Thursday, December 30, 2010

Coach K Passes Dean Smith, Sets Sights On Mentor, Chapel Hill In Mourning

#1 DUKE 108, UNCG (Spartans, 18,502 students, Greensboro, NC) 62 – Mike Krzyzewski claimed his 880th career victory Wednesday night in No. 1 Duke’s 108-62 rout of North Carolina-Greensboro. That moved him past rival Dean Smith into second place on the men’s all-time wins list
Now, only one coach has more than Duke’s Hall of Famer—Knight, who coached him at Army on the way to 902 wins. One fan in the stands held a sign that said: “You’re next, Bobby.”

“I don’t want to take any of that too seriously, but rather say, ‘I’m one of the guys who’s won a lot of games,”’ Krzyzewski said. “To share a spotlight with Dean and (Knight), that’s a great honor.”

When the buzzer sounded, Krzyzewski hugged UNC Greensboro coach—and former assistant—Mike Dement before making his way across the court for a television interview. Coach K waved to the Duke fans who helped pack the 23,000-seat Greensboro Coliseum.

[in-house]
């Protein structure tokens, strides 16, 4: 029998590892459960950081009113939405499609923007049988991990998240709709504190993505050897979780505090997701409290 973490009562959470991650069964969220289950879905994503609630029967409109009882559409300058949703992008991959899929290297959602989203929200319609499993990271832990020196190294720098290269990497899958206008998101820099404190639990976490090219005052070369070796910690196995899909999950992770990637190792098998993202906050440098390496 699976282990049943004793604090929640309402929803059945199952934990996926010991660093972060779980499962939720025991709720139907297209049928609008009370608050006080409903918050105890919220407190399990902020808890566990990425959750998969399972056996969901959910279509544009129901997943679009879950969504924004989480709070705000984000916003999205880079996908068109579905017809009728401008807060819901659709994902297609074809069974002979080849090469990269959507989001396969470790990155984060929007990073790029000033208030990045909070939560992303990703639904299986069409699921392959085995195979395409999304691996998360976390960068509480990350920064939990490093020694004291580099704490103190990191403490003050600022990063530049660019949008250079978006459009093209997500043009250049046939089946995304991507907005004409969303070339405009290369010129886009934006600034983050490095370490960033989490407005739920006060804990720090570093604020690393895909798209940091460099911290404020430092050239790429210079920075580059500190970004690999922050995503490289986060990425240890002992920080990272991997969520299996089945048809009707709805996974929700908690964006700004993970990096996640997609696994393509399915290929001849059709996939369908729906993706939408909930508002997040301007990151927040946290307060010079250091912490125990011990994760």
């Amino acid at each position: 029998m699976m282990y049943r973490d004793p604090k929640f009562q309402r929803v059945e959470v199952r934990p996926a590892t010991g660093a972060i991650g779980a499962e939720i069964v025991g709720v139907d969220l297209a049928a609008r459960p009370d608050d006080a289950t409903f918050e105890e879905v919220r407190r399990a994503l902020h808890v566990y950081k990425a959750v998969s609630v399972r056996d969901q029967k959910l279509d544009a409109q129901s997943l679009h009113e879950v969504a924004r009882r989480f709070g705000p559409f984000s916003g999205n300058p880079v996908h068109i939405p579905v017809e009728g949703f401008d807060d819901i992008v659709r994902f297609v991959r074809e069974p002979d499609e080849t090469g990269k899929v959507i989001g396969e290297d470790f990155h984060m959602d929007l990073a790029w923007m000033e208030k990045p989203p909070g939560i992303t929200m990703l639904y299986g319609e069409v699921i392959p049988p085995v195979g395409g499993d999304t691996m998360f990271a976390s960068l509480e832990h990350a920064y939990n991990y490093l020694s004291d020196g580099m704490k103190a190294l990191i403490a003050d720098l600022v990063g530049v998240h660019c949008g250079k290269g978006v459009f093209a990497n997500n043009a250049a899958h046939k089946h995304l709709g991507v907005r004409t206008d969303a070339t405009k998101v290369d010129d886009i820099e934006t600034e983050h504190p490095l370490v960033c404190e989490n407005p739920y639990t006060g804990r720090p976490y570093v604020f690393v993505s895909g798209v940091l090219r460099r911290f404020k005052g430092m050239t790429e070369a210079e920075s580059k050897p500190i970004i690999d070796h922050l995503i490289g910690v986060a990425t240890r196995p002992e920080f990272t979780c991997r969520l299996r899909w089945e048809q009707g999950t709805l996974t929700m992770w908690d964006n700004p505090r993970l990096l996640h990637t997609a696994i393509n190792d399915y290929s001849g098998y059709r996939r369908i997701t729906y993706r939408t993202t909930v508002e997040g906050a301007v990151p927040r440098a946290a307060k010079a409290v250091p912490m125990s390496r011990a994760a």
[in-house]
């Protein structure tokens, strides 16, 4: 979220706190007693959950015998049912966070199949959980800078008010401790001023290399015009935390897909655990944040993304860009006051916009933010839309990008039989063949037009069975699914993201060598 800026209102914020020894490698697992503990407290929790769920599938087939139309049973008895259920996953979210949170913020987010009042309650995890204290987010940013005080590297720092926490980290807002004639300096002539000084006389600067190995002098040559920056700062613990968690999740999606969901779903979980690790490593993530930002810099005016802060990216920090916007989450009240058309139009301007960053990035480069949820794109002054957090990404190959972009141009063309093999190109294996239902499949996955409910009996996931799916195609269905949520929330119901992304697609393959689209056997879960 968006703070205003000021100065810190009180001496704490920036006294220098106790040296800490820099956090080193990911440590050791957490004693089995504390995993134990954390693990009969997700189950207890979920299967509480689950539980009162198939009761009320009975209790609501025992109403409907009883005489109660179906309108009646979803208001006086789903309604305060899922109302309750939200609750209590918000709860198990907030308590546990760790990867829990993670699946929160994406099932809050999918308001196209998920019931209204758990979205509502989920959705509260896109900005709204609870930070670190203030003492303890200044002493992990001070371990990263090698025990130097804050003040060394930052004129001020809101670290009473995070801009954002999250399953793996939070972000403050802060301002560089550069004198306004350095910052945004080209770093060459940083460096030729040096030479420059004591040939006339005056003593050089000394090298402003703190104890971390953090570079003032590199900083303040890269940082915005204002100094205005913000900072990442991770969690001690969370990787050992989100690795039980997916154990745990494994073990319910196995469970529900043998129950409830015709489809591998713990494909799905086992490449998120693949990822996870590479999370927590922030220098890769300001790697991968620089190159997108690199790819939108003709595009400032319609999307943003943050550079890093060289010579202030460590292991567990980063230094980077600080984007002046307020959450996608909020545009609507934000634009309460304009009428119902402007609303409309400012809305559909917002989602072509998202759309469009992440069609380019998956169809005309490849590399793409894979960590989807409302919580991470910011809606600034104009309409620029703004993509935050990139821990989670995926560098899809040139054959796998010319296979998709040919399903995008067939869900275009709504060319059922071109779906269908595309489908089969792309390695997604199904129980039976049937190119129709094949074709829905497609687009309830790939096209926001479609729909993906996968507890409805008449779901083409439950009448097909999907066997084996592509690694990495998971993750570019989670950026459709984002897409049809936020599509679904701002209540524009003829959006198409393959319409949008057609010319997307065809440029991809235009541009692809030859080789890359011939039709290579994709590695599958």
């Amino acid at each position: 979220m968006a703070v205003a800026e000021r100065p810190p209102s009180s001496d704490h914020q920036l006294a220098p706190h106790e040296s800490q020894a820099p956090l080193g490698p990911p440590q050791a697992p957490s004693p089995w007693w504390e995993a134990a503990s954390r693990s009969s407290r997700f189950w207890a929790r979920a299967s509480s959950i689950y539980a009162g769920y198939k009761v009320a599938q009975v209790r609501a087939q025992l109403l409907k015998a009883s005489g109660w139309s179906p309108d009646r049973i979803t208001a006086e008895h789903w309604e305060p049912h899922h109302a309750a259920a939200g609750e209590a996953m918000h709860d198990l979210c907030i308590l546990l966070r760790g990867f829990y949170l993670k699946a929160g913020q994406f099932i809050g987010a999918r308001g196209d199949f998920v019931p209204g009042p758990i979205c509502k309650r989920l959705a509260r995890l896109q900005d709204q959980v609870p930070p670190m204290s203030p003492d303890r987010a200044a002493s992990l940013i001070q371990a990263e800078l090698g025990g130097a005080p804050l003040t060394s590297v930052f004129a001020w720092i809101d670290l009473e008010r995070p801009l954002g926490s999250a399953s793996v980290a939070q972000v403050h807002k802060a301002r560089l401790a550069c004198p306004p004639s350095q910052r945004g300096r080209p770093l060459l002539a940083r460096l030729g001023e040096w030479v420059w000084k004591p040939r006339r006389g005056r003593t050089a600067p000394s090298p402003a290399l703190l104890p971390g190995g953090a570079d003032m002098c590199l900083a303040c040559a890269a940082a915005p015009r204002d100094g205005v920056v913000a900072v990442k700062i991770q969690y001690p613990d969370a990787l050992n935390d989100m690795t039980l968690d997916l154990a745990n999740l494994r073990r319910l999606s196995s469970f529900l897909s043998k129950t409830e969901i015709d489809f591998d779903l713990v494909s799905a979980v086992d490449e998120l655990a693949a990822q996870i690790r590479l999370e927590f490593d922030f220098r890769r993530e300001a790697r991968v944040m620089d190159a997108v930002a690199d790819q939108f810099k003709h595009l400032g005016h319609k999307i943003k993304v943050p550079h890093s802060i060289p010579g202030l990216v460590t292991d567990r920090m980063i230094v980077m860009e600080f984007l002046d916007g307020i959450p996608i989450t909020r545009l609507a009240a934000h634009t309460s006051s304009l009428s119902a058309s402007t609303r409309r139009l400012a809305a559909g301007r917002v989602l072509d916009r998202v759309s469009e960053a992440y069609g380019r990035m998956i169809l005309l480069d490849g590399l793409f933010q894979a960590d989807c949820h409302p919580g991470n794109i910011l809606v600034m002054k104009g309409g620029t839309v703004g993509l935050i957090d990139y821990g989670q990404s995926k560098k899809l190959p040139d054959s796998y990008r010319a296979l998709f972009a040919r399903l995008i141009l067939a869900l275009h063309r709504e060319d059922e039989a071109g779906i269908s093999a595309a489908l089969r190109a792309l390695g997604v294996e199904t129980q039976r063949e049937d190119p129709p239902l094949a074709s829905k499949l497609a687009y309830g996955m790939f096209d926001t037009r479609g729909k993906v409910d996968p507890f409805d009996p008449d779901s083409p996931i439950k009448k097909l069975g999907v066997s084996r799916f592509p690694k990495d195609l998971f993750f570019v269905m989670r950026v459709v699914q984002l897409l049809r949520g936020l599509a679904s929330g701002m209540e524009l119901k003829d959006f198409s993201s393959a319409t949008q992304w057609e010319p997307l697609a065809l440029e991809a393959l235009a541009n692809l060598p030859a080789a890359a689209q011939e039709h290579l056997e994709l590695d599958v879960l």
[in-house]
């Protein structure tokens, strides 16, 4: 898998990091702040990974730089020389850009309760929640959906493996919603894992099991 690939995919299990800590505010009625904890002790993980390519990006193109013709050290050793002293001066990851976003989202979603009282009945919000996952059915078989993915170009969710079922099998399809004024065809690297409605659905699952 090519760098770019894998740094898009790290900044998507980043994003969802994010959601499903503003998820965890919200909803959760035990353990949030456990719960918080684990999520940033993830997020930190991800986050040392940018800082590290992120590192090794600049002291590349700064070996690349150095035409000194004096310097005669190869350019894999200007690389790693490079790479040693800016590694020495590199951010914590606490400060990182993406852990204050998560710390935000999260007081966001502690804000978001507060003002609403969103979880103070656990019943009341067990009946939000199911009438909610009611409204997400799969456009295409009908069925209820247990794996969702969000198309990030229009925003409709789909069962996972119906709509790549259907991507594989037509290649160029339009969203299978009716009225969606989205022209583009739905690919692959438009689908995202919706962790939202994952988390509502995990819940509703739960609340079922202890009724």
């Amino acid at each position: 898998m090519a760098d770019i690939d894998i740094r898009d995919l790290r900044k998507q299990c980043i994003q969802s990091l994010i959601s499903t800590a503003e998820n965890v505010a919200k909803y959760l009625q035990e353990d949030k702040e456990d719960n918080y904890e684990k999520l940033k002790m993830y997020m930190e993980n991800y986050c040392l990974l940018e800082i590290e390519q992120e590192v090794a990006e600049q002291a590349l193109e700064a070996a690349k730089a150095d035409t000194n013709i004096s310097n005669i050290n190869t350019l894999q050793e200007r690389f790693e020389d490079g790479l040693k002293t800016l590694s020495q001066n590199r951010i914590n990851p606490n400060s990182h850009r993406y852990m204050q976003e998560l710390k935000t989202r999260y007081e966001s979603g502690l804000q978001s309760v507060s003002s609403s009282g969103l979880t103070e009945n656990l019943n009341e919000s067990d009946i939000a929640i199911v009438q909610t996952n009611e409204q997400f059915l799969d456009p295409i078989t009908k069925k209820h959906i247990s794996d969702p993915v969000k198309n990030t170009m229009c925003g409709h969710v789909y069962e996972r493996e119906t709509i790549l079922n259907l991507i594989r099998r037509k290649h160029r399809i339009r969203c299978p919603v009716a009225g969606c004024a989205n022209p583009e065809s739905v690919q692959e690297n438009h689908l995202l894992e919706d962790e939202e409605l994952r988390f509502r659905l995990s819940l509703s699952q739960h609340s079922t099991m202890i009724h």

“When I walked out and saw it was a full house, and so many Duke fans, I did take a moment to reflect back to when I first got to North Carolina and there weren’t very many Duke shirts,” Krzyzewski said.

Kyle Singler scored 27 points and Nolan Smith had 22 of his season-high 26 points in the first half for the Blue Devils (12-0), who shrugged off an eight-day break and shot a season-best 60.9 percent, scored 42 points off 23 turnovers and hit the 100-point mark for the second time.

“We knew it was a big deal, but to be honest, we didn’t really know how big the deal really is,” Singler said. “It’s just kind of crazy that you’re going through the time where you’re getting coached by Coach K and I guess you don’t really realize it until it’s all over. Just a really special thing to experience with him.”

The reigning national champions won their 22nd straight, pushing Krzyzewski past the man who coached the Tar Heels for 36 seasons before retiring in 1997 as the winningest coach in Division I history. Knight then passed Smith and retired nearly three years ago.

To read more in the Raleigh News & Observer, click here.

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